Wēkiu Bug surveys show more than seven-fold population increasePosted on Dec 22, 2021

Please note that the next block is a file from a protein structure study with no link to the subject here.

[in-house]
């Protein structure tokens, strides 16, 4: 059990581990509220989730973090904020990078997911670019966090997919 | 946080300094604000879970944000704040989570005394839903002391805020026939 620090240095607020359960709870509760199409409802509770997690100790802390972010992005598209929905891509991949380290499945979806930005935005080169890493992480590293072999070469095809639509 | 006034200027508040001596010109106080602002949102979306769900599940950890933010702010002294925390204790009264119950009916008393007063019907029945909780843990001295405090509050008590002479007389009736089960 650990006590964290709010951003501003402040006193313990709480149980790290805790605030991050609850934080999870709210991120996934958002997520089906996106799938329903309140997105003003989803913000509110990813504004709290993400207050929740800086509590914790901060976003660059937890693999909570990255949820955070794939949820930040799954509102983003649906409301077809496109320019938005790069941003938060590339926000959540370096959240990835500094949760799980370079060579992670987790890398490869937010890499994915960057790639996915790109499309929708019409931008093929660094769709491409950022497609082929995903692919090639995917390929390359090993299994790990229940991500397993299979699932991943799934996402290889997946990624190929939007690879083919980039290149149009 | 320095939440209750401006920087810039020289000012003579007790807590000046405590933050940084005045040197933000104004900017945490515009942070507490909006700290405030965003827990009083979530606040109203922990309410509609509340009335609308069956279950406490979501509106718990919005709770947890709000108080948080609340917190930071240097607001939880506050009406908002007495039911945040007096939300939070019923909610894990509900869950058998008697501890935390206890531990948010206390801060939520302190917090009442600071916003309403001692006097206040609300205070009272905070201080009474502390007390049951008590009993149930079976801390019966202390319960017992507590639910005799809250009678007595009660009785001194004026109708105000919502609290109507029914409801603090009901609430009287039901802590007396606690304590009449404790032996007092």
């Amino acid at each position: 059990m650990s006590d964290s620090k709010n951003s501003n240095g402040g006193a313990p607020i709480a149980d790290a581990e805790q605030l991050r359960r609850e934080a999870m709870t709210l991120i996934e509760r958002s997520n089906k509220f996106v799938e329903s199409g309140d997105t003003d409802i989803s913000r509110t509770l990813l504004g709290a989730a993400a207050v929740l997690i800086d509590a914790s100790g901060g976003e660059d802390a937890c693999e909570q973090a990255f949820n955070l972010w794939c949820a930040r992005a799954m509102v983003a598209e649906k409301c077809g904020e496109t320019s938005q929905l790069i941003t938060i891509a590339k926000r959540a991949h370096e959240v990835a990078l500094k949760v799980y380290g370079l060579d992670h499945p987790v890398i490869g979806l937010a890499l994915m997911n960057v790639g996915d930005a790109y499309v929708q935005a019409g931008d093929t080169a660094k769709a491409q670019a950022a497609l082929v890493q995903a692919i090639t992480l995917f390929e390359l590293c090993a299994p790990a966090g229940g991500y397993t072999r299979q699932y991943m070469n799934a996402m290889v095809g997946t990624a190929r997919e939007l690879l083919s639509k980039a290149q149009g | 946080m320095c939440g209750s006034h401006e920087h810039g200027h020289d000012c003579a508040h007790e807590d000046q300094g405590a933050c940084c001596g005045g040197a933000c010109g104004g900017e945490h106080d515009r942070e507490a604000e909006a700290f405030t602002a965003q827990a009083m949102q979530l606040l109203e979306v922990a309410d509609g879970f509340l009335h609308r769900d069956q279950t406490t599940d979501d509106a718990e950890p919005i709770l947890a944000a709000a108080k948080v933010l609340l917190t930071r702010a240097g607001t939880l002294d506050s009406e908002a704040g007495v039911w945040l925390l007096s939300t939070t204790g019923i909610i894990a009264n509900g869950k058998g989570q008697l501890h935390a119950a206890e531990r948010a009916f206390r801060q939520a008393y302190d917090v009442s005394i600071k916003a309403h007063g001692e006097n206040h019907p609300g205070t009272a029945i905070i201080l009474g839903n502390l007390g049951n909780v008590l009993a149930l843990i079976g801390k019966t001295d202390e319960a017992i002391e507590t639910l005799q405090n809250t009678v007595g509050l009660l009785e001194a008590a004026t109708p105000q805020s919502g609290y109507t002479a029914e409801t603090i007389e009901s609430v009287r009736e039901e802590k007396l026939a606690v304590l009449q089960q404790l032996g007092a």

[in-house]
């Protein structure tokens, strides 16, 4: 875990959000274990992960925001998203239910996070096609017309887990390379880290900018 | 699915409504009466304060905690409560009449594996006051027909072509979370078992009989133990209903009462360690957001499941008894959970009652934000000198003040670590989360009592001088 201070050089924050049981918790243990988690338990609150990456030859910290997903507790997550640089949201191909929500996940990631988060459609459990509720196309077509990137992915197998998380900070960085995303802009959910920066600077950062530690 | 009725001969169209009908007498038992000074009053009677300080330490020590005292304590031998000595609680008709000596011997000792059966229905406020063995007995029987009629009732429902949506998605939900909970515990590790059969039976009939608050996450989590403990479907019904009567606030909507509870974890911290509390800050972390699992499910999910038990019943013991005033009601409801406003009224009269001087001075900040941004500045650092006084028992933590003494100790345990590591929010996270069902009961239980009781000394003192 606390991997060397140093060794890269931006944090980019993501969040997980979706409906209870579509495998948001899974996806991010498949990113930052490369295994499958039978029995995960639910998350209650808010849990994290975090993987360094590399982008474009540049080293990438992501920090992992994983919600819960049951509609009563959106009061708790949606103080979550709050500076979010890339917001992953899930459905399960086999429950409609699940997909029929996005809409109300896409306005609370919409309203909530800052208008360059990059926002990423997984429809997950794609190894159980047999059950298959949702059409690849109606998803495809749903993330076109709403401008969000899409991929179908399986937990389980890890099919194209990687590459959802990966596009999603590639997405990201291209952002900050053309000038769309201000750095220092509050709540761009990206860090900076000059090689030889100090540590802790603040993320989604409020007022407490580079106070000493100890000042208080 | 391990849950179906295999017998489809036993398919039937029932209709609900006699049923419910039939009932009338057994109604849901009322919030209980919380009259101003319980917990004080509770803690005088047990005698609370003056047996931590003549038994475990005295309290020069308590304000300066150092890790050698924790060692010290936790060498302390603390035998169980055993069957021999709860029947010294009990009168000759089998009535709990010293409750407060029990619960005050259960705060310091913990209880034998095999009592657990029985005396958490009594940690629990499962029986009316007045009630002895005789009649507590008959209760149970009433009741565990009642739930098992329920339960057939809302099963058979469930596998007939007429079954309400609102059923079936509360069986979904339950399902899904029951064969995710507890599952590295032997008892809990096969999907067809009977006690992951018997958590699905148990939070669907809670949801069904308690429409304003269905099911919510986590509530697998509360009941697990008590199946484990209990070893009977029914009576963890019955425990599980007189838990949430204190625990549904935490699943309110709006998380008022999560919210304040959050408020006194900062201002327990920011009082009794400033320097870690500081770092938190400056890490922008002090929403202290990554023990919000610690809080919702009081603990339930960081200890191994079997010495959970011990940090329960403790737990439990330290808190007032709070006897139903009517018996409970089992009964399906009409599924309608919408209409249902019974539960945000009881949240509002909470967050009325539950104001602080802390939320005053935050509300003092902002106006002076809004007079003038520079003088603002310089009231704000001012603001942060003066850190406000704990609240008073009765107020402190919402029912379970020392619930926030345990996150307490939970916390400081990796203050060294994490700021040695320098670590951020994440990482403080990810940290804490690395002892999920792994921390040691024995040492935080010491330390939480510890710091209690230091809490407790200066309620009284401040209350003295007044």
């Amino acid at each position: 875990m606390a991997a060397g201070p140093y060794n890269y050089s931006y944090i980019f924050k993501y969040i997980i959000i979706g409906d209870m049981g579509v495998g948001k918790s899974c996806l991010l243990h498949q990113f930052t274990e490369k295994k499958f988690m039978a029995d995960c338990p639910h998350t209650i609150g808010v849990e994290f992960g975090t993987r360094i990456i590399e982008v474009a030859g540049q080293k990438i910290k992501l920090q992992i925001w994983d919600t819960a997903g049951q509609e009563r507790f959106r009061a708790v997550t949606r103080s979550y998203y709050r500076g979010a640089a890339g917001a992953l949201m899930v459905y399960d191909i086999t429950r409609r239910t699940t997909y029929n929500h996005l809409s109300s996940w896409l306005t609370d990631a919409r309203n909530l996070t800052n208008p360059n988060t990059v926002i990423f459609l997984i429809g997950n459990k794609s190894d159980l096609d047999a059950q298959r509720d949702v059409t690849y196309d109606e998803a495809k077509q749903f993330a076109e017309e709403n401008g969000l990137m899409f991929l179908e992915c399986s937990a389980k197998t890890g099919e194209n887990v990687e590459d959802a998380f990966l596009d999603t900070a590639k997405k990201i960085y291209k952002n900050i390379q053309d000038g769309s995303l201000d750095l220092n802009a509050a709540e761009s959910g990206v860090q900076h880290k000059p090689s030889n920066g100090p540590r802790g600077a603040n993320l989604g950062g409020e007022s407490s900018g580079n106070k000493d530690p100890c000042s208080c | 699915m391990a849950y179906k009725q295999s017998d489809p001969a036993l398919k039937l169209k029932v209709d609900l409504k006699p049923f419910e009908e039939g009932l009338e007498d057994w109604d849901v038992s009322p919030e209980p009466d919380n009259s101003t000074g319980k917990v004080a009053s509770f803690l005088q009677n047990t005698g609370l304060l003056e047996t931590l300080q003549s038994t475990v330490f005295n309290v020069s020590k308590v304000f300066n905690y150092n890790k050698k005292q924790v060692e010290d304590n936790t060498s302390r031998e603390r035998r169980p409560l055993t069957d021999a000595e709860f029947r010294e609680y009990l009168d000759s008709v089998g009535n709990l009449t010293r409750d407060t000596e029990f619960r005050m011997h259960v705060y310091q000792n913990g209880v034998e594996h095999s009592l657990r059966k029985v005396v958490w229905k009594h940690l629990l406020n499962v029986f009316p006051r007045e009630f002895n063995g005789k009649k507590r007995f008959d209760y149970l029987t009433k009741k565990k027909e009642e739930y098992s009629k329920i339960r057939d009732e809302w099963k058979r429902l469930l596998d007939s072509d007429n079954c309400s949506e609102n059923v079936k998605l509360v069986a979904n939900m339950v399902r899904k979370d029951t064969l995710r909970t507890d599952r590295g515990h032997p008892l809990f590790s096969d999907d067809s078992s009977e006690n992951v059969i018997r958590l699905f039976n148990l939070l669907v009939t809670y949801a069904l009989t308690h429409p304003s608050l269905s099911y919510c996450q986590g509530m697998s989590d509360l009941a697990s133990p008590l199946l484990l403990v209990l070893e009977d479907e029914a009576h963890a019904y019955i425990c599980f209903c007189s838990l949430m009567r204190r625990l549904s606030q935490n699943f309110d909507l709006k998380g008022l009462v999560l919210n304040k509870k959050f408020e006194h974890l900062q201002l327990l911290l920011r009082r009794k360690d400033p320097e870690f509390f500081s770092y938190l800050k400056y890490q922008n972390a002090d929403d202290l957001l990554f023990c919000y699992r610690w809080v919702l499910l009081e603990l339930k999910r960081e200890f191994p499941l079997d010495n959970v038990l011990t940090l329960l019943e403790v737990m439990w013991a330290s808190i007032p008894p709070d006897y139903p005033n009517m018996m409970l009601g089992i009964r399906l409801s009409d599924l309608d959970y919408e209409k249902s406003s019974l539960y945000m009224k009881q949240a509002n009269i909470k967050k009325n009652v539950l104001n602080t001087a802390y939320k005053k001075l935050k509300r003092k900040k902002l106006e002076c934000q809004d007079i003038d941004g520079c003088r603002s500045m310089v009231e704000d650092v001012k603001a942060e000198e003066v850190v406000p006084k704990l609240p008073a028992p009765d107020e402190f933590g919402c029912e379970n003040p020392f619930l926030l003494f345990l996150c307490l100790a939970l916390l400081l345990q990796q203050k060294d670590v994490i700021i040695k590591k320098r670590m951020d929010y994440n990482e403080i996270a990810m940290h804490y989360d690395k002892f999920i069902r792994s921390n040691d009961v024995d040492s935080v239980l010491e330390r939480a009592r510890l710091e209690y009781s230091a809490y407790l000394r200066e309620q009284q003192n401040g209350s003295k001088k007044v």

The Center for Maunakea Stewardship (CMS, formerly known as the Office of Maunakea Management) sets a variety of trap types at more than 100 sites every year to monitor the abundance, distribution, and demography of native arthropods, and to detect new invasive species threats that could potentially have negative impacts to the sub-alpine and alpine ecosystems on Maunakea. The goal of these surveys is to document insect activity and to have a measure of ecosystem health in order to inform conservation actions across the landscape. A focal species monitored during these surveys is the endemic wēkiu bug which were once a candidate for listing under the U.S. Endangered Species Act but further research and commitments by land stewards to protect and monitor the bug removed it from candidate status in 2011. In 2021, almost 3,000 wēkiu bugs were captured and released with all life stages and sexes observed, demonstrating that the bugs are growing and reproducing. This is a noticeable increase, from just 400 bugs counted in the previous two years, and may be attributed to favorable “wet” weather conditions with above average snow and rain events that provided moisture, a limiting resource to the alpine stone desert environment. To learn more about wēkiu bugs and view a video about the CMS survey, please visit UH News.